Saying the opposite of what you mean to pretend to praise someone. Designed to hurt.
n. heavy use of apparent praise for an actual dispraise: it is the common man's usual form of irony; sarcasm is personal and intended to hurt.
raw and scornful use of apparent approval to express disapproval. Another of London's favorite devices for social commentary.
A form of sneering criticism in which disapproval is often expressed as ironic praise. (Oddly enough, sarcastic remarks are often used between friends, perhaps as a somewhat perverse demonstration of the strength of the bond--only a good friend could say this without hurting the other's feelings, or at least without excessively damaging the relationship, since feelings are often hurt in spite of a close relationship. If you drop your lunch tray and a stranger says, "Well, that was really intelligent," that's sarcasm. If your girlfriend or boyfriend says it, that's love--I think.)
a form of verbal irony in which apparent praise is actually harshly or bitterly critical.
is a form of irony that attacks a person or belief through harsh and bitter remarks that often mean the opposite of what they say. See, for example, Dave Bidini's sarcastic description of arena names in "Kris King Looks Terrible": "…these days, arena names make little sense. For instance, not only does the National Car Rental Center, home of the Florida Panthers, promise little in the way of aesthetics, you can't even rent a car there. Same with the horseless Saddledome in Calgary. And despite the nation's affection for the old Maple Leaf Gardens, there's probably more foliage growing on the Hoover Dam. See also satire. Satire
is another term for verbal irony--the act of ostensibly saying one thing but meaning another. Example: A sarcastic remark directed at a person who consistently arrives fifteen minutes late for appointments might be, "Oh, you've arrived exactly on time!"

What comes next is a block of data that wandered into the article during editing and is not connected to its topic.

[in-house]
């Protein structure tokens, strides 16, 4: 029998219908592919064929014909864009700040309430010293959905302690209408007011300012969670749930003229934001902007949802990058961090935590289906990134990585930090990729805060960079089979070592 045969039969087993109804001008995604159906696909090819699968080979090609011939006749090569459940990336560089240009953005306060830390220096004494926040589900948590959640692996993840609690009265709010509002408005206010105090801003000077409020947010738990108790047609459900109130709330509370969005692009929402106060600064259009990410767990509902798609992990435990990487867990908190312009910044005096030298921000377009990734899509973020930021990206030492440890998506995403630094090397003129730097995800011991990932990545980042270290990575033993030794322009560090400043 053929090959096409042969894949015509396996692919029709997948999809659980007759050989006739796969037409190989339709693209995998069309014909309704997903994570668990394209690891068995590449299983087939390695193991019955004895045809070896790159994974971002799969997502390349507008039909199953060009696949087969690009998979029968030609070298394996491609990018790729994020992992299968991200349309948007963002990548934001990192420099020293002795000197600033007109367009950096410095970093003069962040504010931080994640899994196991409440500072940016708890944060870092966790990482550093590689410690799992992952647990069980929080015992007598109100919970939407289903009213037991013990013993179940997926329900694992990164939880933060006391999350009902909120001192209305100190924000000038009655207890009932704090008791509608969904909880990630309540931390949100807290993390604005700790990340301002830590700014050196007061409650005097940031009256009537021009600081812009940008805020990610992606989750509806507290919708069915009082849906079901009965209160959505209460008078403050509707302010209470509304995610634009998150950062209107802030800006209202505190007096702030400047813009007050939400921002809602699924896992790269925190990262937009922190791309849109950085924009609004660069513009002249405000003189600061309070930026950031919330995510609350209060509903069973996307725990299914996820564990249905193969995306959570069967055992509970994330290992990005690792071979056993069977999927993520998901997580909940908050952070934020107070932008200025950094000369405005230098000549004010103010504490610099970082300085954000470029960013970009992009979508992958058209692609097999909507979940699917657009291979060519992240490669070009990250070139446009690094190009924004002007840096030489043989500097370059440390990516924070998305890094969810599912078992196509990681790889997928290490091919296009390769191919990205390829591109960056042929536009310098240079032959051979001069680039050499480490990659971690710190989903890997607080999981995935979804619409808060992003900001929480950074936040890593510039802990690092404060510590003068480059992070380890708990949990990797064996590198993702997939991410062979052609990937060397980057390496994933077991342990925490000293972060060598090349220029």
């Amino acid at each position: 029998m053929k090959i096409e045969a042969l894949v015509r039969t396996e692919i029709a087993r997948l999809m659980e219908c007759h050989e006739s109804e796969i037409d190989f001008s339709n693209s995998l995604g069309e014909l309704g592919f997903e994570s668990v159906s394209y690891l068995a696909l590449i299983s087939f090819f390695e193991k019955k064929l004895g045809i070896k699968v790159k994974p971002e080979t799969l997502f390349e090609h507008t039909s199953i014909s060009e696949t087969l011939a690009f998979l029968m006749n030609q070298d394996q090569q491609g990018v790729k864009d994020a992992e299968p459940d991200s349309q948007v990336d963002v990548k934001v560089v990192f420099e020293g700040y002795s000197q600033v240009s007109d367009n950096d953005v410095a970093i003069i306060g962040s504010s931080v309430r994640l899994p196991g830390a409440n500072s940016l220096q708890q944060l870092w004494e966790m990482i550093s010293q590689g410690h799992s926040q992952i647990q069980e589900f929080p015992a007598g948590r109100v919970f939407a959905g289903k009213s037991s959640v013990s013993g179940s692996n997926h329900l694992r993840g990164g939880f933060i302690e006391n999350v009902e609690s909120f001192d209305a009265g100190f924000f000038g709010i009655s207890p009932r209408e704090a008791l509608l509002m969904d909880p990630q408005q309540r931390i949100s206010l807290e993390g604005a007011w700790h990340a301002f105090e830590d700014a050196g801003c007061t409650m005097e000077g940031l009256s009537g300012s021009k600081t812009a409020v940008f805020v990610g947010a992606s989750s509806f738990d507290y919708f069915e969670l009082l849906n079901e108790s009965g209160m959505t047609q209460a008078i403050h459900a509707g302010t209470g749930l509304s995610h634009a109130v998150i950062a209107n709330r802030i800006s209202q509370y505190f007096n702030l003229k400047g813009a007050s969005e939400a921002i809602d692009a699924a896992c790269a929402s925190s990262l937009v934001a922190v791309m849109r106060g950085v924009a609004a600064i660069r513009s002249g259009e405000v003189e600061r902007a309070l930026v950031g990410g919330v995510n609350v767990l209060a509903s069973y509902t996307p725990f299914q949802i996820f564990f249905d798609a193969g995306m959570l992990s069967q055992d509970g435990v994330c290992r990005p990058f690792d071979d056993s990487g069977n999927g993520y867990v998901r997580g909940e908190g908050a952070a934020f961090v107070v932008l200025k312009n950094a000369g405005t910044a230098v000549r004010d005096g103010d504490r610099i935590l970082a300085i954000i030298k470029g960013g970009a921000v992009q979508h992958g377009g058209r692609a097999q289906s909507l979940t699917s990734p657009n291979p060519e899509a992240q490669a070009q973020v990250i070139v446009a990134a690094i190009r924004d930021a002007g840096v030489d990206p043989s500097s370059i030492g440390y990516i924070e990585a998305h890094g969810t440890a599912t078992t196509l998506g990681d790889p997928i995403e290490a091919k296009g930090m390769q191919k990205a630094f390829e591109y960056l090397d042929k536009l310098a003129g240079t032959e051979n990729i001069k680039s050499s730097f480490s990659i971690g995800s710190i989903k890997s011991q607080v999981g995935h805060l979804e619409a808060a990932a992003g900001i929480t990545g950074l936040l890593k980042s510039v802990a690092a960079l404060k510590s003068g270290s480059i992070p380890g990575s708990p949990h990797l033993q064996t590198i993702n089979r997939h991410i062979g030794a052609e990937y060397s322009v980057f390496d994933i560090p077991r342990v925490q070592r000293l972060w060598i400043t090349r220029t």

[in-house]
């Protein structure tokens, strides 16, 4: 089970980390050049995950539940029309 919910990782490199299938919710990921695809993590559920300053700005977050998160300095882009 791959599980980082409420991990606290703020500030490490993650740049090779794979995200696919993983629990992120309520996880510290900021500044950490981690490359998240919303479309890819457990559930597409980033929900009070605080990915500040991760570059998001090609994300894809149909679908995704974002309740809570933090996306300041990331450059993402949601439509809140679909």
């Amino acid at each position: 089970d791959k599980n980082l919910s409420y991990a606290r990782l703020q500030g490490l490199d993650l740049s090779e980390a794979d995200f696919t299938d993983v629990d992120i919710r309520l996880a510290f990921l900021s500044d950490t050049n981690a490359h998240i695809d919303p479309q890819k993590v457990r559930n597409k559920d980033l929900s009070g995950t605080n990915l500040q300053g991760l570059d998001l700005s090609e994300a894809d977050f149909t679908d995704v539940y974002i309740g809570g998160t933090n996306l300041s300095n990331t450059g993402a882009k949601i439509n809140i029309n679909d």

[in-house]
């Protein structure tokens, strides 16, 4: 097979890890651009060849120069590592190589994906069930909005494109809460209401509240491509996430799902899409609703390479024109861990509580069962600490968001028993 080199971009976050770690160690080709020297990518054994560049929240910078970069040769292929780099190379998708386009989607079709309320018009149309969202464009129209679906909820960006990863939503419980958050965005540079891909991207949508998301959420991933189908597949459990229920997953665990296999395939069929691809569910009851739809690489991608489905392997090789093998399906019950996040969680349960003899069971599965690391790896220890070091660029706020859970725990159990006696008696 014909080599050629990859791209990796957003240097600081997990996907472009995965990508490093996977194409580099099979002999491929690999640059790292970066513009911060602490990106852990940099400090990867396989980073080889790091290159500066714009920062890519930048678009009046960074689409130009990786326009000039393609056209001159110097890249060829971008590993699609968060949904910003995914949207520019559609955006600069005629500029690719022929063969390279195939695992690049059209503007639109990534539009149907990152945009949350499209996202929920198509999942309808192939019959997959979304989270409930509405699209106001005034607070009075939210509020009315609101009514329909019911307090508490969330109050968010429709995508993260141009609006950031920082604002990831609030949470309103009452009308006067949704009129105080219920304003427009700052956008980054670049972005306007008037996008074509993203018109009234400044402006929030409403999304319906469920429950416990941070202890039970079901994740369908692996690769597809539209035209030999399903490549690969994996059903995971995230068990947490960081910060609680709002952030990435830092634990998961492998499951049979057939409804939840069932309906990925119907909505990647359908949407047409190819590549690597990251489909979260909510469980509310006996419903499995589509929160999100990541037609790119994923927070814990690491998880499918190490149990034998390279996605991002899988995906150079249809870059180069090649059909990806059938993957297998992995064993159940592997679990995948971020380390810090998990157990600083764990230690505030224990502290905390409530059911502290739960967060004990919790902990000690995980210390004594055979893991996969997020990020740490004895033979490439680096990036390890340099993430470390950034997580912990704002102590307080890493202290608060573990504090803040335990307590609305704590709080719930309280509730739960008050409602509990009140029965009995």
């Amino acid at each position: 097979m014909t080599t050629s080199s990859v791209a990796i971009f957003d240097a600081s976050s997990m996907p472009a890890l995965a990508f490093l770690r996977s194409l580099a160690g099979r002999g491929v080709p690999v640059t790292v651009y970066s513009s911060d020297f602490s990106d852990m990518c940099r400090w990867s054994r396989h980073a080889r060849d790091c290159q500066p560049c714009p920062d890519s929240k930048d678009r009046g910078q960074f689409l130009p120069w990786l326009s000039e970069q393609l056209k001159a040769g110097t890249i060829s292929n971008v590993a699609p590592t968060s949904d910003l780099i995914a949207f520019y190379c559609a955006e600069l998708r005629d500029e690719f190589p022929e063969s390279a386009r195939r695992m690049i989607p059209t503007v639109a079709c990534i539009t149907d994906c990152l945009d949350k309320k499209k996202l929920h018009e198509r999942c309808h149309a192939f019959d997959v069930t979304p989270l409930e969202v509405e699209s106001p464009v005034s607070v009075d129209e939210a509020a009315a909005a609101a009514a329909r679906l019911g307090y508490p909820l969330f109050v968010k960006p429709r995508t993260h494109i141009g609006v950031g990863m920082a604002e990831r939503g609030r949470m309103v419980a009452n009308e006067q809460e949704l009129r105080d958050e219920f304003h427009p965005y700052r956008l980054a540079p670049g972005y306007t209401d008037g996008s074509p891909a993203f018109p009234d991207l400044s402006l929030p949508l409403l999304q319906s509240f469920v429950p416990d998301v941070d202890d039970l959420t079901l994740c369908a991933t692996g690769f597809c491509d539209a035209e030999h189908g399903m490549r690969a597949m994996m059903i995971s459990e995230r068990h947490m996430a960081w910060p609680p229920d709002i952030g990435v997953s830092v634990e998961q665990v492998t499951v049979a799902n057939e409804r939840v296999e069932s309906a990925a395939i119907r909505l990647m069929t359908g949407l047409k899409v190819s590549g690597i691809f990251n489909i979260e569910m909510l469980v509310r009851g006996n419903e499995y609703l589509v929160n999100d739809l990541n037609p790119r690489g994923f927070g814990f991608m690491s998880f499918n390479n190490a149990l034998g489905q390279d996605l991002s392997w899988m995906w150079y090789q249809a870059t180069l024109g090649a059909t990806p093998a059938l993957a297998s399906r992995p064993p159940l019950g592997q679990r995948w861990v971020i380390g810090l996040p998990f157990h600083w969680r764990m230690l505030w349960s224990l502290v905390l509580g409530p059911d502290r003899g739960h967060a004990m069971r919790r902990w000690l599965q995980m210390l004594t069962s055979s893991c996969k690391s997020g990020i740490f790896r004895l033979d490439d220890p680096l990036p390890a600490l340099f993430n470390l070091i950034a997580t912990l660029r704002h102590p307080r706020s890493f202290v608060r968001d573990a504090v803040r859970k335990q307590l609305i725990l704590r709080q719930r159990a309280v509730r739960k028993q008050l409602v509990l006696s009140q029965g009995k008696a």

Sarcasm is sneering, jesting, or mocking a person, situation or thing. It is strongly associated with irony, with some definitions classifying it as a type of verbal irony intended to insult or woundhttp://home.cfl.rr.com/eghsap/apterms.html, http://london.sonoma.edu/Essays/glossary.html, http://www.georgiasouthern.edu/~dougt/terms.htm, http://www.sparknotes.com/testprep/books/newsat/chapter12section2.rhtml, http://www.pearsoned.ca/text/flachmann4/gloss_iframe.html, http://station05.qc.ca/csrs/bouscol/anglais/book_report/glossary3.html, http://www.answers.com/topic/sarcasm â€” stating the opposite of the intended meaning, e.g. using "that's fantastic" to mean "that's awful". It is used in a humorous manner, often harshly, and is expressed through vocal intonations such as over-emphasizing the actual statement or particular words.
A keen, reproachful expression; a satirical remark uttered with some degree of scorn or contempt; a taunt; a gibe; a cutting jest.
witty language used to convey insults or scorn; "he used sarcasm to upset his opponent"; "irony is wasted on the stupid"; "Satire is a sort of glass, wherein beholders do generally discover everybody's face but their own"--Johathan Swift
A cutting, often ironic, form of wit intended to make its victim the butt of contempt or ridicule